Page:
“If it hadn’t had been there up in the Ploughing Championships where would I be today?” he said.


In August we attended a special Summer School on improving healthcare for people living with overweight and obesity, which took place at the Royal College of Physicians of Ireland.

At the event a group of medical experts called for an immediate increase of capacity in bariatric or weight loss surgery for people living with obesity in Ireland and said that serious inequality existed in relation to access to this essential surgery.

In 2018, just 12 adult bariatric surgeries per million of the population were carried out in Ireland. Meanwhile other countries are carrying out between 400 and 600 such cases per million of the population per annum.


September is Heart Month and we launched our month-long heart health campaign, ‘Escape Your Chair’.

The campaign aimed to raise awareness of prolonged sitting as a risk factor for heart disease and stroke.

As part of Escape Your Chair, we created a range of resources to help people move more and sit less. These included, an online sitting time calculator, a Deskercise video, a Move More Walking Challenge, a Couch to 5k guide, as well as expert tips and advice on how to increase physical activity levels. These are available here.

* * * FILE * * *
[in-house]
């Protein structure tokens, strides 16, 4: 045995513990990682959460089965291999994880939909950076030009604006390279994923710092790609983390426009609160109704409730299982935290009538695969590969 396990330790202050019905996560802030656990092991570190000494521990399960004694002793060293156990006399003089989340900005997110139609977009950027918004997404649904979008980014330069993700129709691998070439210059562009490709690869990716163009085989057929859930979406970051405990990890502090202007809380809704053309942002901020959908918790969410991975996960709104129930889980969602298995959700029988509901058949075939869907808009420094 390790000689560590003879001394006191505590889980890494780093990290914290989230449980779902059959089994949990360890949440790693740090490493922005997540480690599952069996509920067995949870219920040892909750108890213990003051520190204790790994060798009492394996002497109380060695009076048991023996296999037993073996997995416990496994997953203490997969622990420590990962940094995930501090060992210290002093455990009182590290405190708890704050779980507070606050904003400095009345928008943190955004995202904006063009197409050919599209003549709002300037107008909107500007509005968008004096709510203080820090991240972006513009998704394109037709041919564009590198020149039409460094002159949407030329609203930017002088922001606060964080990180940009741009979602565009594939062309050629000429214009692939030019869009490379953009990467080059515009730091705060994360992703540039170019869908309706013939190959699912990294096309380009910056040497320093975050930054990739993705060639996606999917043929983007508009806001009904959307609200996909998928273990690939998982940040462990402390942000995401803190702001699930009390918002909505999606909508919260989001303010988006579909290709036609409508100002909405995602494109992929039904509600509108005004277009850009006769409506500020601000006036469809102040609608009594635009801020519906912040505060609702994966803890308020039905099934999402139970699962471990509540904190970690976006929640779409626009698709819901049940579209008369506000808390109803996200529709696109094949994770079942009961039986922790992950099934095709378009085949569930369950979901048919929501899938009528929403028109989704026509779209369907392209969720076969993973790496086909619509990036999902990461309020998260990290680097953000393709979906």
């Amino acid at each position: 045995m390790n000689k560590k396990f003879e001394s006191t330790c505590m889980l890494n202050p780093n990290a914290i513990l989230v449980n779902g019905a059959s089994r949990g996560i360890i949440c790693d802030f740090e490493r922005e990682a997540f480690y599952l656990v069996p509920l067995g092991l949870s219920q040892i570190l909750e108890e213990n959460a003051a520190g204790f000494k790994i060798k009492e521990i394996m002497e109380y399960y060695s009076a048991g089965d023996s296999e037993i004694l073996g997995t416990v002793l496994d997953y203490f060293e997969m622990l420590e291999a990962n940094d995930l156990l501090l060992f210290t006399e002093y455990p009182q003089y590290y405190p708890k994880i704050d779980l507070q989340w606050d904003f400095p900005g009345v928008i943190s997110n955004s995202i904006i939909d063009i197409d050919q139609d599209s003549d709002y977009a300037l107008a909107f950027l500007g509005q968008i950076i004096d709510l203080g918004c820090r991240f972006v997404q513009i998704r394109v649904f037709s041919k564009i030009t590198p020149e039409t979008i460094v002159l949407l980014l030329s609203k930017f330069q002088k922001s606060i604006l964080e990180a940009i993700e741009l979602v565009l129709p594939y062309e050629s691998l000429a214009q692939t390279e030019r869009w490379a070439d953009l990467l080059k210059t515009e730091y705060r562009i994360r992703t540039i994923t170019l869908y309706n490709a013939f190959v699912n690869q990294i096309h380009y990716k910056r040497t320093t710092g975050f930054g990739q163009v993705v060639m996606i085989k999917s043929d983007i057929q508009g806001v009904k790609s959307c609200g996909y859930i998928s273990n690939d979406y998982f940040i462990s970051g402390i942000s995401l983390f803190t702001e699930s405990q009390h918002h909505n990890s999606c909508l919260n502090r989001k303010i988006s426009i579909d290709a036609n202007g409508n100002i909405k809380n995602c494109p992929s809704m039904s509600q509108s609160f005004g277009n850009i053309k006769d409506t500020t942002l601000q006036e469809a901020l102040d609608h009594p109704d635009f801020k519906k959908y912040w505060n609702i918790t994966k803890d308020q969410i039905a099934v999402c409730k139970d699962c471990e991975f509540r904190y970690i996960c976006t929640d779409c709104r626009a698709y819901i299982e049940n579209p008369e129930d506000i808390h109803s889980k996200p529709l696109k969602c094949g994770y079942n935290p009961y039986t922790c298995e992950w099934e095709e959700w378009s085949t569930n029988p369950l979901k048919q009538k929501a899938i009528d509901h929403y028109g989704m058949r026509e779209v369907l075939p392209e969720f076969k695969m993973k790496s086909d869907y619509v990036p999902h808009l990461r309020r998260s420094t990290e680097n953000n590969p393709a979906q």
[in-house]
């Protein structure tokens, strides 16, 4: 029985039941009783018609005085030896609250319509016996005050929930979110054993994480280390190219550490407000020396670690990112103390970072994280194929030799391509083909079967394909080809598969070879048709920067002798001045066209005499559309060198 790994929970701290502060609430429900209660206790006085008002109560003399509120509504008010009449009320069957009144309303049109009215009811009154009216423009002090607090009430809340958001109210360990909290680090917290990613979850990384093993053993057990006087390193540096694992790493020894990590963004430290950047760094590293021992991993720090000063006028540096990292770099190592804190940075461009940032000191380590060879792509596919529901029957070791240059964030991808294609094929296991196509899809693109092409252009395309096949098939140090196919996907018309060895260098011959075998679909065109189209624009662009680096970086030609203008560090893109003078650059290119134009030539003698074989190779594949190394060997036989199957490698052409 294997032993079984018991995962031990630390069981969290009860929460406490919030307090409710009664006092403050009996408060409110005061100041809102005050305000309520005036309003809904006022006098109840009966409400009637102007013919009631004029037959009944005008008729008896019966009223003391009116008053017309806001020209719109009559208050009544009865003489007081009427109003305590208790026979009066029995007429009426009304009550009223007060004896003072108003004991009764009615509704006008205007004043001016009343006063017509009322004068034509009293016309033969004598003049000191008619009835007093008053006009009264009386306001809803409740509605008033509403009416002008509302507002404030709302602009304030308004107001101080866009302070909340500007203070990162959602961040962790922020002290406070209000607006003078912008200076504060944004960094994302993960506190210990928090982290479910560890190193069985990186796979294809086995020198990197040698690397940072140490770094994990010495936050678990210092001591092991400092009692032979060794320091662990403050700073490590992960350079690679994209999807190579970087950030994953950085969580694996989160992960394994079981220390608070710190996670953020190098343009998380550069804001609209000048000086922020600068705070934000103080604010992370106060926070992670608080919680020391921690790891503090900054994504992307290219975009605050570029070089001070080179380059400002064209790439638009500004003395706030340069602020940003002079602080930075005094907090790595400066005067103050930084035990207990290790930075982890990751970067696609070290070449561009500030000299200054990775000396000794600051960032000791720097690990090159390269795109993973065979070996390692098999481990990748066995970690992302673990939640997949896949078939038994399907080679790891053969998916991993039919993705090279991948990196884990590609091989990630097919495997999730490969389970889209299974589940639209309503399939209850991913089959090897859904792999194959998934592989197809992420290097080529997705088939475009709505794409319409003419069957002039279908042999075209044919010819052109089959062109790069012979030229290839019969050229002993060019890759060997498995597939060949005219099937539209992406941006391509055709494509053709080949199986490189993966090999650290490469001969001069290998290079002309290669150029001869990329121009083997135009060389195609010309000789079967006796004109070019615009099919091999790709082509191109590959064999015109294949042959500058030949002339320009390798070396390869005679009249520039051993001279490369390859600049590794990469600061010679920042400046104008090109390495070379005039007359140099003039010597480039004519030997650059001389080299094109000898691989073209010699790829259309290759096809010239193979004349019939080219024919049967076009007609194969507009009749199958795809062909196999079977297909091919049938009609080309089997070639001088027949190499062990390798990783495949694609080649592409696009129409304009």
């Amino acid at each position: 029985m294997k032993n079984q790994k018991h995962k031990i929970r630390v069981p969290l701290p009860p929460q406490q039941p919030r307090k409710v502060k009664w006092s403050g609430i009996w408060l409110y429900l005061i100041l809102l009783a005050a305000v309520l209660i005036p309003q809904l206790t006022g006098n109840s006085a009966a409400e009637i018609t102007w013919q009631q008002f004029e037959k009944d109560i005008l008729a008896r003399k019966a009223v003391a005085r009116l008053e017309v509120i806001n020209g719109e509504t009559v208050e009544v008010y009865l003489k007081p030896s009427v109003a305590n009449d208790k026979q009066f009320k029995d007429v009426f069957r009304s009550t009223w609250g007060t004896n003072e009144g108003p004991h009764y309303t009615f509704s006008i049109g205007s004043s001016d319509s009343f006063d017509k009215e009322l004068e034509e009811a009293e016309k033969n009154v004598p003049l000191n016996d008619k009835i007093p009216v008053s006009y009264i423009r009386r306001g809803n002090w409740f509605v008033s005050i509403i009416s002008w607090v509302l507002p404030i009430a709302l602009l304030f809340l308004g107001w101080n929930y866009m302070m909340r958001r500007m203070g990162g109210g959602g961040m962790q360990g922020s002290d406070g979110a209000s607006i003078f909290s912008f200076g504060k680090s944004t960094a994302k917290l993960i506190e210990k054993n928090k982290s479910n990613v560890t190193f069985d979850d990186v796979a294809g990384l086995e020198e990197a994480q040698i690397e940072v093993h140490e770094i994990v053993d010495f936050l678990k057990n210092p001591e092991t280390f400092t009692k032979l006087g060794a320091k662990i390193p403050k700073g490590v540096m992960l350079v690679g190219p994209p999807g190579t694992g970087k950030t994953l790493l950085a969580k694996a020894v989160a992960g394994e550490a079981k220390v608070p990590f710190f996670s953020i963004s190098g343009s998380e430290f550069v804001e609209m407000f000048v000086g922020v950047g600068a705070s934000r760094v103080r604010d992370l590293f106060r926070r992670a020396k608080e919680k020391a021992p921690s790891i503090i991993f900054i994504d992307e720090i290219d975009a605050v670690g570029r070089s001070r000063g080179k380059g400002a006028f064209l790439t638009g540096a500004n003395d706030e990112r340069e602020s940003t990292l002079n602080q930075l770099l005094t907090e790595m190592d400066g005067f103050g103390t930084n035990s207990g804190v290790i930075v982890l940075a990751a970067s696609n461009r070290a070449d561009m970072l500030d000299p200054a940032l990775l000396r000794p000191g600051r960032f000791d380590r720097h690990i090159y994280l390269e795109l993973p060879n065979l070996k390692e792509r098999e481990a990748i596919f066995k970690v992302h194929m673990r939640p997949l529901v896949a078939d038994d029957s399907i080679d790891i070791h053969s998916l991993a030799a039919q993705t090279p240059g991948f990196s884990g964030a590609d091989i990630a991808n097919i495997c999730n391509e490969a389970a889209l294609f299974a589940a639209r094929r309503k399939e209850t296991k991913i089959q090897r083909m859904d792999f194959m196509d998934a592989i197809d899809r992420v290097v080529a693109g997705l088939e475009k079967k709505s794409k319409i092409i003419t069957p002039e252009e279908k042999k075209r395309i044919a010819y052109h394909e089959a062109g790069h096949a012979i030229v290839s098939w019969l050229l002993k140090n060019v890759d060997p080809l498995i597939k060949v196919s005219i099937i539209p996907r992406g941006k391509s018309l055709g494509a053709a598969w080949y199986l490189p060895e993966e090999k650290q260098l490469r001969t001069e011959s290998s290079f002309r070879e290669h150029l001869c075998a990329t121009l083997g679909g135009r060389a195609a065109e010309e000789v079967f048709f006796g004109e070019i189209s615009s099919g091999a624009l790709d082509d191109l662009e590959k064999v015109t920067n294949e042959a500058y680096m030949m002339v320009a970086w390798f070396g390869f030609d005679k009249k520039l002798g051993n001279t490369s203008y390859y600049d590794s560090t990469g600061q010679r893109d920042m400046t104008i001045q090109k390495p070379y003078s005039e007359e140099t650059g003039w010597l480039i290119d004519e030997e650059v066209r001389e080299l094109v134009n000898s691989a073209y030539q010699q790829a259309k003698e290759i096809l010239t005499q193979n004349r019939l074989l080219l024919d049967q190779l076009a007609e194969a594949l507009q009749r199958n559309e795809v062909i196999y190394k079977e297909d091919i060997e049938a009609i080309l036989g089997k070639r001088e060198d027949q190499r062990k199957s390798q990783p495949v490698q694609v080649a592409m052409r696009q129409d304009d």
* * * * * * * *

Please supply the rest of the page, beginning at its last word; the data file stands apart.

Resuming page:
As part of the campaign we spoke with neuroscientist and author, Professor Shane O Mara, about the wonders of walking.

Prof O Mara is Professor of Experimental Brain Research at Trinity College Dublin and his new book ‘In Praise of Walking- The new science of how we walk and why it’s good for us,’ celebrates the miraculous ability of walking and explains the fascinating history and science behind putting one foot in front of the other.

Thanks to Niamh’s prompt action one family is not facing a Christmas without their loved one.



Tuesday 29th October was World Stroke Day and we used this day to highlight the fact that despite a significant reduction in stroke deaths among women, their overall risk of death from stroke remains higher than men.

We urged women in particular to be aware of the warning signs of stroke as the latest statistics show that women are far more likely to die from their stroke than men.

While overall stroke deaths have fallen significantly more among women than men during the past decade, mainly due to major improvements to hospital stroke services, women are still at an increased risk of dying from stroke than men.

According to the latest figures from the Central Statistics Office (CSO), since 2010 when the HSE’s National Stroke Programme was established, the number of stroke deaths has fallen by more than 18 per cent, from 2,053 to 1,680 last year – a total of 373 fewer deaths a year. Deaths among women were down by 323 and men by just 50.